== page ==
‘Humans are born explorers,’ writes author Jim Pipe. ‘We want to know what’s out there for ourselves.’ From the outset the author is keen to stress that although this impulse stirred brave men and women to go to the ends of the earth, in many cases travellers were ‘exploring’ lands where people lived, rather than ‘discovering’ them. He also points out that many explorers were reliant on local guides and translators. Nonetheless the excitement of discovery and exploration is evident throughout. The book is organised by continent, and within each section chronologically by explorer. The author includes detail such as the bitter rivalry between individuals such as Burton and Speke in the search for the Nile, and the practical difficulties, illness and disease that beset them. The scope of the book means that he can only skim the surface, yet he always picks out interesting nuggets. Factboxes, biography panels and boxes on survival skills include details such as the lucky escape of Mary Kingsley, saved from an animal trap by her thick worsted skirt. On his deathbed Marco Polo, whose tales are full of dragons, unicorns and men with tails, said ‘I have not told half of what I saw.’ A fitting epithet for this encyclopedic history of exploration.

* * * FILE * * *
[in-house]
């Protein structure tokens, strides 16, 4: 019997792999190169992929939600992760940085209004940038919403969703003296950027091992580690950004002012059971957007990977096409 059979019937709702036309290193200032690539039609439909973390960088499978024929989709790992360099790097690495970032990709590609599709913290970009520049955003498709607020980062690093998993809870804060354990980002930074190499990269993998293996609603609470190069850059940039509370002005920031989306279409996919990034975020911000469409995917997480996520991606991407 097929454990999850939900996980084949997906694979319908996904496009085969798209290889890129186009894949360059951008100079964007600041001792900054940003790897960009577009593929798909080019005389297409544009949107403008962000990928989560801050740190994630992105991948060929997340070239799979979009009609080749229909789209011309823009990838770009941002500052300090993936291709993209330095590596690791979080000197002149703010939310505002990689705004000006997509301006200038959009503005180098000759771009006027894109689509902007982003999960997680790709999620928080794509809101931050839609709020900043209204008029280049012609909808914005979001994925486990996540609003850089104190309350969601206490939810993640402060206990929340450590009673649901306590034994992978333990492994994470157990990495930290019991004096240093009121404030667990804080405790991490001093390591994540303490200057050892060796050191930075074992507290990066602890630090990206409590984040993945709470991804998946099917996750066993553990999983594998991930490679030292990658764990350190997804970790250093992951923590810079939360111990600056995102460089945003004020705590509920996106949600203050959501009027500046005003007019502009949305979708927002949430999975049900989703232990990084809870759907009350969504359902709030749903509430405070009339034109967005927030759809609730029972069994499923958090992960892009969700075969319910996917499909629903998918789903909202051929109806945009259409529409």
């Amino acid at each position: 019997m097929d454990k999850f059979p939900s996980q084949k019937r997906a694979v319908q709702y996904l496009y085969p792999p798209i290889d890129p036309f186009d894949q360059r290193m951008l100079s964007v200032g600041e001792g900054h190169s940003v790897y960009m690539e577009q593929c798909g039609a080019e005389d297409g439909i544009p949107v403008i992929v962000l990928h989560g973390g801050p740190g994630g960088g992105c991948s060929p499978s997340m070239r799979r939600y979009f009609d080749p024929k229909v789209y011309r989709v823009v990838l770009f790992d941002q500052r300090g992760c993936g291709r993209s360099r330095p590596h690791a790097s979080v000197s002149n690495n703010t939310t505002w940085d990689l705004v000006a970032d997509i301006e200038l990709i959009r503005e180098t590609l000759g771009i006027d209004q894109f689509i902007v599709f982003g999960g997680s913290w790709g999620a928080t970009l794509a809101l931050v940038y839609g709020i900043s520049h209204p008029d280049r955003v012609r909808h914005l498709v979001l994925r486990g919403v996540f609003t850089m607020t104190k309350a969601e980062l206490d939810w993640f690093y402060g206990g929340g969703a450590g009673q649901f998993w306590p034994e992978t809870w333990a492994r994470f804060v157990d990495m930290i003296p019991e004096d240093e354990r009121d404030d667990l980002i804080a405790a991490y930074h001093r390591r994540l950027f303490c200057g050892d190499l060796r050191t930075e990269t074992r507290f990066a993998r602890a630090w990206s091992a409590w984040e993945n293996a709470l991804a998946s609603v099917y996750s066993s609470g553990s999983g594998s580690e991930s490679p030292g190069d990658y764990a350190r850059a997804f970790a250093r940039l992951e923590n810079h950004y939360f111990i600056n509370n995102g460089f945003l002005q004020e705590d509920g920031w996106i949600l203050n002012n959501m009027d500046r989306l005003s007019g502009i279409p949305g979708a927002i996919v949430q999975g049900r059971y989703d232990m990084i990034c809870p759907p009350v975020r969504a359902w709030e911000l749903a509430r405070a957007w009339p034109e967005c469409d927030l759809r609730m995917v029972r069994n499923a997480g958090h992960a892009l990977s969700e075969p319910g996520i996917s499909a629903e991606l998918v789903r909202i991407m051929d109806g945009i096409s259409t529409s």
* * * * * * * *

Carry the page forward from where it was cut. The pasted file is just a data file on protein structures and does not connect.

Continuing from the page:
http://booksforkeeps.co.uk/wp-content/uploads/2020/12/bfklogo.png 0 0 Richard Hill http://booksforkeeps.co.uk/wp-content/uploads/2020/12/bfklogo.png Richard Hill2009-01-01 12:50:052022-12-29 12:52:04Great Explorers